Navigating Travel Arrangements w/a Disability

I have always had anxiety issues since I was a little kid. Most people would never know when meeting me; but I have social anxiety to this day! Through therapeutic methods over the years both talking and medication; I’ve pretty much learned how to deal with my anxiety.

At least I did, until my disability kicked in.

These last few years I’ve lost myself and trying to reestablish a balance in my life has been quite the project. One of my biggest anxiety triggers is travel. However, after a few fumbles over the last couple of years, I think I’ve learned how to manage my anxiety regarding travel so I’m going to share those with you all.

Prayer

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I understand everyone may not believe in God, or perhaps not be religious and that’s fine; but the number one thing I do is pray. Praying allows me the space to relinquish my concerns, anxieties and fears and leave them in the hands of the Almighty. This does much to calm my nerves and allows me to operate from a space of clarity.

Get All the Facts Then Ask for What I Need

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When traveling I have to take into consideration the method in which I will be traveling. Driving is pretty easy for me because most likely I’ll be driving with my husbae and he knows all the things I need to be comfortable.

However, when I’m flying there’s things that I need to know. So for my upcoming trip to New York, I will be flying. I researched the policies for obese passengers as well as policies for transportation assistance for passengers with disabilities.

It’s important for me to know in advance if I have to pay for an extra seat, and if wheelchair service to and from the gate is available as I have limited mobility.

Knowing this information in advance diminishes the chances for any surprises upon my arrival to my flight.

Accessibility at Hotels

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Something I never used to consider was my room at a hotel. That was until one of my last stays away from home. I was so exhausted from the walk to the room from the elevator and I didn’t have a motorized mobility aid available.

Now when I’m booking my room I make a request to have a handicap accessible room so that there is a shower chair available in my bathroom. I also make the request to have a room as close to the elevator as possible.

Ask About Event Space

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I touched on this in a previous blog post but I’ll say it again here. If I’m traveling for an event, I make it my business to know in advance what the layout is like. This helps me determine what type of mobility aid I will need. If there’s onsite parking, valet, paid parking offsite, the walking distance to the venue and even what the setup is like inside.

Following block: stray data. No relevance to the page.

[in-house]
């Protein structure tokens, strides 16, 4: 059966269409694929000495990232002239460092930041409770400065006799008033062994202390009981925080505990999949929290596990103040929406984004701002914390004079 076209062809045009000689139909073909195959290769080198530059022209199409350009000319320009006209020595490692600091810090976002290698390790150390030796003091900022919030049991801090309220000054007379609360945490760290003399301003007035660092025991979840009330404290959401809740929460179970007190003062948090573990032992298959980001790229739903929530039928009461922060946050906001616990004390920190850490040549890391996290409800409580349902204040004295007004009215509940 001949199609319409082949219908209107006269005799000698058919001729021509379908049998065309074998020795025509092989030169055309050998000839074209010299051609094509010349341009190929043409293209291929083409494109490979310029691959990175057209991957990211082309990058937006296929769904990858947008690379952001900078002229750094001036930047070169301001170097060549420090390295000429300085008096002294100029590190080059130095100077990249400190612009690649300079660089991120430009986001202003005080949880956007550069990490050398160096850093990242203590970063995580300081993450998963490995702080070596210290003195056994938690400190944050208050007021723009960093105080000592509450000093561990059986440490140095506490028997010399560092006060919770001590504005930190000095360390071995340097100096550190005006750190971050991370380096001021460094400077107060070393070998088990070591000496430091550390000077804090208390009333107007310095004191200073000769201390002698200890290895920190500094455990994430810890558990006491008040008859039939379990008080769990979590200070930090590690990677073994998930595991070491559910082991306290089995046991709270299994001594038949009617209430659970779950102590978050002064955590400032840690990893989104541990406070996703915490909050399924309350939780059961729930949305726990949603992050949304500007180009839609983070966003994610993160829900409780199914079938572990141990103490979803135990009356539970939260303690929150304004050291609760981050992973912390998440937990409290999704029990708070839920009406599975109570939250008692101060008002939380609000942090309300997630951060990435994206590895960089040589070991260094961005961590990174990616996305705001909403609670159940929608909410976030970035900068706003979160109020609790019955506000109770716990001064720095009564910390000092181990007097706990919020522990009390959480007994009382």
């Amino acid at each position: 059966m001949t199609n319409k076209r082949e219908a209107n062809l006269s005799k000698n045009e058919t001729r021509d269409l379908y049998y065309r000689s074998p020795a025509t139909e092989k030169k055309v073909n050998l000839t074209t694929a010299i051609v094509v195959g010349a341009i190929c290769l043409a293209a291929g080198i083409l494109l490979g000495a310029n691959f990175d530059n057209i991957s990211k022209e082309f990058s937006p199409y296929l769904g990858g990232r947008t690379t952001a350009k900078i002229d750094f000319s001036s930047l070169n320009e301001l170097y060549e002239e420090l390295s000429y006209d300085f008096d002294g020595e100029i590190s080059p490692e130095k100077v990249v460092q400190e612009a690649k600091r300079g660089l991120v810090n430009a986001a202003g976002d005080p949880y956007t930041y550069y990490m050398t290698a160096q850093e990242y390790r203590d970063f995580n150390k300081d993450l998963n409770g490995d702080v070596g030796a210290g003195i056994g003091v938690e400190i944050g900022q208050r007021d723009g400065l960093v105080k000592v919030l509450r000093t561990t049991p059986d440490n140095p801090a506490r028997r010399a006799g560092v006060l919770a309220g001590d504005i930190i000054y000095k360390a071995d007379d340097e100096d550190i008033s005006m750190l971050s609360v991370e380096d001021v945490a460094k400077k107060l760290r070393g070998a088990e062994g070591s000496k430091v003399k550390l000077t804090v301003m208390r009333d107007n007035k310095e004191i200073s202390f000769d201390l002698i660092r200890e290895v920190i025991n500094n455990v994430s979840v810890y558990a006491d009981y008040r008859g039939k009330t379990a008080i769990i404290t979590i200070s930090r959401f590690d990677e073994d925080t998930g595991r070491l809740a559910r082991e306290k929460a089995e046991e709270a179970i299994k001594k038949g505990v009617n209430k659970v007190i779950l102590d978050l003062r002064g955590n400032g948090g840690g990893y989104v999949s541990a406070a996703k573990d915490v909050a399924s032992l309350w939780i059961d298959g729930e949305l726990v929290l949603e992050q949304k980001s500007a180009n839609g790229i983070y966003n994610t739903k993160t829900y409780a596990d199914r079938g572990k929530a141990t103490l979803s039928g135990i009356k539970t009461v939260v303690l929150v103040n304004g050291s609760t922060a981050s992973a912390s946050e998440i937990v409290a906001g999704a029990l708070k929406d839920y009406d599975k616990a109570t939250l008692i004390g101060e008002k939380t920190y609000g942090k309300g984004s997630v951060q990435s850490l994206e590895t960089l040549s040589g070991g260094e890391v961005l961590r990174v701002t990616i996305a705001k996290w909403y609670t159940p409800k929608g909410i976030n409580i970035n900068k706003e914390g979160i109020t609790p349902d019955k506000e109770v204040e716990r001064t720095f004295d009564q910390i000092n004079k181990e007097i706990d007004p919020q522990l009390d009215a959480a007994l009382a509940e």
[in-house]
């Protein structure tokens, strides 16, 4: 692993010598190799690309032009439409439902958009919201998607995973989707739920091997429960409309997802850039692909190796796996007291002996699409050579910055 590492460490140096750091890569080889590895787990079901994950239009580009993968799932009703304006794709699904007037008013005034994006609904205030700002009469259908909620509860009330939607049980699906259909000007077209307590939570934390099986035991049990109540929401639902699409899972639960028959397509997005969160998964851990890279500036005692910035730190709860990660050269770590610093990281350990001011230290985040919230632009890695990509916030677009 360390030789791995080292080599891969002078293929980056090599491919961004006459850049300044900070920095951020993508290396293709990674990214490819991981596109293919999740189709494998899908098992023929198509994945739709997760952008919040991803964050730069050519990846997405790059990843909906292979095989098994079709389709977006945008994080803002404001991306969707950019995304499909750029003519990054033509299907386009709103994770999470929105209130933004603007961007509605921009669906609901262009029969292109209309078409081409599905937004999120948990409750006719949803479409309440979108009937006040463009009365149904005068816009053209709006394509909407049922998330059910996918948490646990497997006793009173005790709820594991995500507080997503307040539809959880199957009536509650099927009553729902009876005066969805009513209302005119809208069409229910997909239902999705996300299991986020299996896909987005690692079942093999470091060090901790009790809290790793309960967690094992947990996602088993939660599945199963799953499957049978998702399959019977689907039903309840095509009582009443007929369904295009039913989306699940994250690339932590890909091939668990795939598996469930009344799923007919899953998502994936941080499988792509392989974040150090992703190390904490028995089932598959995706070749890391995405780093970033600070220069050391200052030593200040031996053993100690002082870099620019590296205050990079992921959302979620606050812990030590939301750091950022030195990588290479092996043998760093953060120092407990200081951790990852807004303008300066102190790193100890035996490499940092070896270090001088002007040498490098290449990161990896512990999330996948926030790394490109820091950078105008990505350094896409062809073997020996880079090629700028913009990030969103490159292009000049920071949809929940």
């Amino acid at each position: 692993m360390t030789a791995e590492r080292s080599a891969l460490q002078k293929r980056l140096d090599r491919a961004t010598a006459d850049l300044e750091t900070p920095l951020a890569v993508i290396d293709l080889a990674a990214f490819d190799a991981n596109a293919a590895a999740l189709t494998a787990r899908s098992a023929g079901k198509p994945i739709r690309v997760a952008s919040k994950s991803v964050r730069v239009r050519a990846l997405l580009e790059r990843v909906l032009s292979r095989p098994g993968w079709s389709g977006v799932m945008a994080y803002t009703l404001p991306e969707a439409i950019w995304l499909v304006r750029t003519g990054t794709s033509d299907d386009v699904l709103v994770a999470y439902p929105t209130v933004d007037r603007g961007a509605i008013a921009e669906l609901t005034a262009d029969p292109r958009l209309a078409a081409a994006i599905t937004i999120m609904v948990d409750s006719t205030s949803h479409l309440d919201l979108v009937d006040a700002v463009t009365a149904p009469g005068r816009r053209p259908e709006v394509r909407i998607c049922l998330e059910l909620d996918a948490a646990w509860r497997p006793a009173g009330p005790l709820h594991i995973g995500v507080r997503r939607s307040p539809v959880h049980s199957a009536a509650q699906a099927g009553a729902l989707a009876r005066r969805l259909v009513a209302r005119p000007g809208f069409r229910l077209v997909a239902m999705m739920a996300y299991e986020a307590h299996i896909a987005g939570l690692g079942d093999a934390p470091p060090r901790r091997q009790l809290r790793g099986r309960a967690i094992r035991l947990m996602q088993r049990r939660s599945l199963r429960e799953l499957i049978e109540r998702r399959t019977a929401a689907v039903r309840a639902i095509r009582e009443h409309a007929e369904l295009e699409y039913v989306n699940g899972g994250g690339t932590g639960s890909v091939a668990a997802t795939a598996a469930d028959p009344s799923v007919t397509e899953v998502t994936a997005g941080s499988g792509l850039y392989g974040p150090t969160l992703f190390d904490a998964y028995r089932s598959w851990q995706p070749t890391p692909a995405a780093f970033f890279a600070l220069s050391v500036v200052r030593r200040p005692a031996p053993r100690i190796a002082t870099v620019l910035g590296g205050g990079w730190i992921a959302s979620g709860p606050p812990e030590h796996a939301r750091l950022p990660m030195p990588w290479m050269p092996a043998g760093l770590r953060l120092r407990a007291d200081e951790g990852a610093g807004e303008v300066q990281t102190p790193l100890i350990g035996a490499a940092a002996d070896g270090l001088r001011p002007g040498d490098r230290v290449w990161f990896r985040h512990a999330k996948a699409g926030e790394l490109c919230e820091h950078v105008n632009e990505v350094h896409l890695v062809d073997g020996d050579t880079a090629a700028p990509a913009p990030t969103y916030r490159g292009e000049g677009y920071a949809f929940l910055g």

Often times when events are being planned, mobility is the last thing on coordinators minds. Knowing in advance helps me prepare properly. I may need to rent a motorized scooter and I need to know that there’s space for me to utilize that in the venue I’ll be visiting. Even knowing the location of the bathroom in proximity to the space where the event is being held is important for me to know.

Reminding Myself I Deserve to Take Up Space

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This may seem like an unnecessary step, but for me I’ve learned I need the reminder and I need it often. I’ve discussed what my journey has been like being in a fat body with a disability and all the negative implications it has in society. Sometimes I forget that my needs are not a burden to these businesses or establishments. It’s my right to ask for what I need and be accommodated accordingly within reason.

I have to learn to unpack my own hangups and learn that this is a need for me at this time in my life and that there should be no shame associated with it.

In Conclusion

As I often share, learning to navigate life with a disability, and one that causes pain in particular is no easy feat. But I know that it’s not impossible because millions of people do it everyday.

As I learn I just want to pass the knowledge on to anyone else who may need to learn too.

 

Until Next Time,

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